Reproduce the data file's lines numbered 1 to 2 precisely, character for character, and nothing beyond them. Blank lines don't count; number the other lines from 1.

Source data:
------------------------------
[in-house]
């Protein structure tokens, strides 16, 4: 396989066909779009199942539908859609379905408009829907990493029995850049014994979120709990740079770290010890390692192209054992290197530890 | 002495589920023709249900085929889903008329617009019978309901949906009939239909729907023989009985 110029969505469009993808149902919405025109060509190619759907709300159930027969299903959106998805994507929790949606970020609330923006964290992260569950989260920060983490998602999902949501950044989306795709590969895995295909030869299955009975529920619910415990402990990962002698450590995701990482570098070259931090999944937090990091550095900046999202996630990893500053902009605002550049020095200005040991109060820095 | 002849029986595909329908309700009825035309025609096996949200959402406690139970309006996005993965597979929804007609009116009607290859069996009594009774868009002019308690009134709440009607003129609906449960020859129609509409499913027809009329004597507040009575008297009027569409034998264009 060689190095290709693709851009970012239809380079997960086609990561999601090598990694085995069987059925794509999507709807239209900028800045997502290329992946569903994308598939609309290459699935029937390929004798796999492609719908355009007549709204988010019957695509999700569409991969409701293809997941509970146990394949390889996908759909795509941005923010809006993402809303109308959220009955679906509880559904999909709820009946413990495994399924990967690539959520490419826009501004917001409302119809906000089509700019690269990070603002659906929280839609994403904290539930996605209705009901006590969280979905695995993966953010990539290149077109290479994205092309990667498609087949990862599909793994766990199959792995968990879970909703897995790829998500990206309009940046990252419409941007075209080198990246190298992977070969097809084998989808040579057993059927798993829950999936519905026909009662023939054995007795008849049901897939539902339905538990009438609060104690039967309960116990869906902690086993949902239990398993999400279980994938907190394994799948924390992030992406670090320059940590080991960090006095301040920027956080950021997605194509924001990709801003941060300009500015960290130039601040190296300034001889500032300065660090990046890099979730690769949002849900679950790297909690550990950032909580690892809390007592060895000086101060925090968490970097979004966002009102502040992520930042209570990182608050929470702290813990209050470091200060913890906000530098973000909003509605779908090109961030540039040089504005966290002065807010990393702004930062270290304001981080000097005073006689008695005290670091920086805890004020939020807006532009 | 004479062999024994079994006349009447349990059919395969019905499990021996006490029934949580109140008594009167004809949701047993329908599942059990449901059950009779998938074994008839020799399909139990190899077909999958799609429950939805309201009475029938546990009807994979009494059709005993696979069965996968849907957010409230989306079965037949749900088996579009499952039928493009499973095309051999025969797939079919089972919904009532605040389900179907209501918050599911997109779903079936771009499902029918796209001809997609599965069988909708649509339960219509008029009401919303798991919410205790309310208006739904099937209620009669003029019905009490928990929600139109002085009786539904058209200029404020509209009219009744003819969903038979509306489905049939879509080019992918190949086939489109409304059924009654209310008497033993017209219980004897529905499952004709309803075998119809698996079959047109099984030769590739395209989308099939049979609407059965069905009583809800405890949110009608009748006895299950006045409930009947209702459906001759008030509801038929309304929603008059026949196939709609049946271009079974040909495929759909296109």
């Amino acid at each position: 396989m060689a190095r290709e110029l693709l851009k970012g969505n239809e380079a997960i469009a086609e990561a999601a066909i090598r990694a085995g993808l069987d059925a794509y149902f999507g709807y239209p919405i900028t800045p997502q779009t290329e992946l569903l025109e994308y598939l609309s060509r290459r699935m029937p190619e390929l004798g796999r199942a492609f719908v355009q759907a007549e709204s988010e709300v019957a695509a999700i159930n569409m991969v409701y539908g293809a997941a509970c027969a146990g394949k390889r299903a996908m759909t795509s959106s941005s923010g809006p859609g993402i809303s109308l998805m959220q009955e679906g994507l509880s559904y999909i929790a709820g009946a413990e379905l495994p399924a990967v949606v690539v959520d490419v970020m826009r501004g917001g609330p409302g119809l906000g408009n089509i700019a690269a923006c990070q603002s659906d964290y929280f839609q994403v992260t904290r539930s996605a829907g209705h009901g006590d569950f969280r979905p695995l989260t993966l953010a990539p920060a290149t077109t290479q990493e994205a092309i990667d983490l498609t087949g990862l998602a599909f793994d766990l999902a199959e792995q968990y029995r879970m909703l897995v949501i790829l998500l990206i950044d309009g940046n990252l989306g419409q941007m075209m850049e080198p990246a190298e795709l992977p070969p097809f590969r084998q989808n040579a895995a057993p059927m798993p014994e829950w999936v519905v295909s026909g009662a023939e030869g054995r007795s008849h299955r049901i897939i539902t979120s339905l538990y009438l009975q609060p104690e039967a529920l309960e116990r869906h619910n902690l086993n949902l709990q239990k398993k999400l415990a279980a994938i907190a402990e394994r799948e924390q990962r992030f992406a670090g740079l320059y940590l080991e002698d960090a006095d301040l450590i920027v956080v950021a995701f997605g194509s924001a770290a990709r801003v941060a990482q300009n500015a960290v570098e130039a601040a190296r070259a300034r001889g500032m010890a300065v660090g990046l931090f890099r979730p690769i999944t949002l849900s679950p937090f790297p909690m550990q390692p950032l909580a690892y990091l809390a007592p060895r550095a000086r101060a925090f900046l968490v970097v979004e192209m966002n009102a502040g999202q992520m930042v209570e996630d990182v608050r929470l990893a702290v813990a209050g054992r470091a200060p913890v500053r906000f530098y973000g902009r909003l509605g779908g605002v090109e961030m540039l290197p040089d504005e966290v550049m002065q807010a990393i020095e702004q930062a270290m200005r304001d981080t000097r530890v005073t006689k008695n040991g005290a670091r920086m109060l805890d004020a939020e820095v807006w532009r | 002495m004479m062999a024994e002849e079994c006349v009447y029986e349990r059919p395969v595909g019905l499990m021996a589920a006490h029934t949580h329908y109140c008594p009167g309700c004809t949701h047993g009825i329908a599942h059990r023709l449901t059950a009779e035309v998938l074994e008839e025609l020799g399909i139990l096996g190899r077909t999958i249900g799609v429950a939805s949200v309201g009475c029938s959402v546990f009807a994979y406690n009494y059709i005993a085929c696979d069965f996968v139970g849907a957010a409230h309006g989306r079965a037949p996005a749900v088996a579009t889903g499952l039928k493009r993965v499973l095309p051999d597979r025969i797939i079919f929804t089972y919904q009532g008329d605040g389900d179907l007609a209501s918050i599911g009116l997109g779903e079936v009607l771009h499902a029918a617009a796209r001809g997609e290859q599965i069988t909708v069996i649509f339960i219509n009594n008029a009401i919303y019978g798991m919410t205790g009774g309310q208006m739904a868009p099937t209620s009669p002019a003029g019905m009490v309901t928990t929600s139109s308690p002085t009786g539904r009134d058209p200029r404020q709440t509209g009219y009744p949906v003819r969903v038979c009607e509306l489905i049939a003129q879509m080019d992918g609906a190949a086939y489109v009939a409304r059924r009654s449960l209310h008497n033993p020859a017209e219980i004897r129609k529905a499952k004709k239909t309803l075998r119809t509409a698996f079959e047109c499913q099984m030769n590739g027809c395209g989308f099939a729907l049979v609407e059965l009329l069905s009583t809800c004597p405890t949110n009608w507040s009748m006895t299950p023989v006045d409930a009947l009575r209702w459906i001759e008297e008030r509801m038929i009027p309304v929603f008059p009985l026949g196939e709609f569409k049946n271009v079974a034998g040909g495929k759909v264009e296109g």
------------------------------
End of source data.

[in-house]
């Protein structure tokens, strides 16, 4: 396989066909779009199942539908859609379905408009829907990493029995850049014994979120709990740079770290010890390692192209054992290197530890 | 002495589920023709249900085929889903008329617009019978309901949906009939239909729907023989009985 110029969505469009993808149902919405025109060509190619759907709300159930027969299903959106998805994507929790949606970020609330923006964290992260569950989260920060983490998602999902949501950044989306795709590969895995295909030869299955009975529920619910415990402990990962002698450590995701990482570098070259931090999944937090990091550095900046999202996630990893500053902009605002550049020095200005040991109060820095 | 002849029986595909329908309700009825035309025609096996949200959402406690139970309006996005993965597979929804007609009116009607290859069996009594009774868009002019308690009134709440009607003129609906449960020859129609509409499913027809009329004597507040009575008297009027569409034998264009 060689190095290709693709851009970012239809380079997960086609990561999601090598990694085995069987059925794509999507709807239209900028800045997502290329992946569903994308598939609309290459699935029937390929004798796999492609719908355009007549709204988010019957695509999700569409991969409701293809997941509970146990394949390889996908759909795509941005923010809006993402809303109308959220009955679906509880559904999909709820009946413990495994399924990967690539959520490419826009501004917001409302119809906000089509700019690269990070603002659906929280839609994403904290539930996605209705009901006590969280979905695995993966953010990539290149077109290479994205092309990667498609087949990862599909793994766990199959792995968990879970909703897995790829998500990206309009940046990252419409941007075209080198990246190298992977070969097809084998989808040579057993059927798993829950999936519905026909009662023939054995007795008849049901897939539902339905538990009438609060104690039967309960116990869906902690086993949902239990398993999400279980994938907190394994799948924390992030992406670090320059940590080991960090006095301040920027956080950021997605194509924001990709801003941060300009500015960290130039601040190296300034001889500032300065660090990046890099979730690769949002849900679950790297909690550990950032909580690892809390007592060895000086101060925090968490970097979004966002009102502040992520930042209570990182608050929470702290813990209050470091200060913890906000530098973000909003509605779908090109961030540039040089504005966290002065807010990393702004930062270290304001981080000097005073006689008695005290670091920086805890004020939020807006532009 | 004479062999024994079994006349009447349990059919395969019905499990021996006490029934949580109140008594009167004809949701047993329908599942059990449901059950009779998938074994008839020799399909139990190899077909999958799609429950939805309201009475029938546990009807994979009494059709005993696979069965996968849907957010409230989306079965037949749900088996579009499952039928493009499973095309051999025969797939079919089972919904009532605040389900179907209501918050599911997109779903079936771009499902029918796209001809997609599965069988909708649509339960219509008029009401919303798991919410205790309310208006739904099937209620009669003029019905009490928990929600139109002085009786539904058209200029404020509209009219009744003819969903038979509306489905049939879509080019992918190949086939489109409304059924009654209310008497033993017209219980004897529905499952004709309803075998119809698996079959047109099984030769590739395209989308099939049979609407059965069905009583809800405890949110009608009748006895299950006045409930009947209702459906001759008030509801038929309304929603008059026949196939709609049946271009079974040909495929759909296109």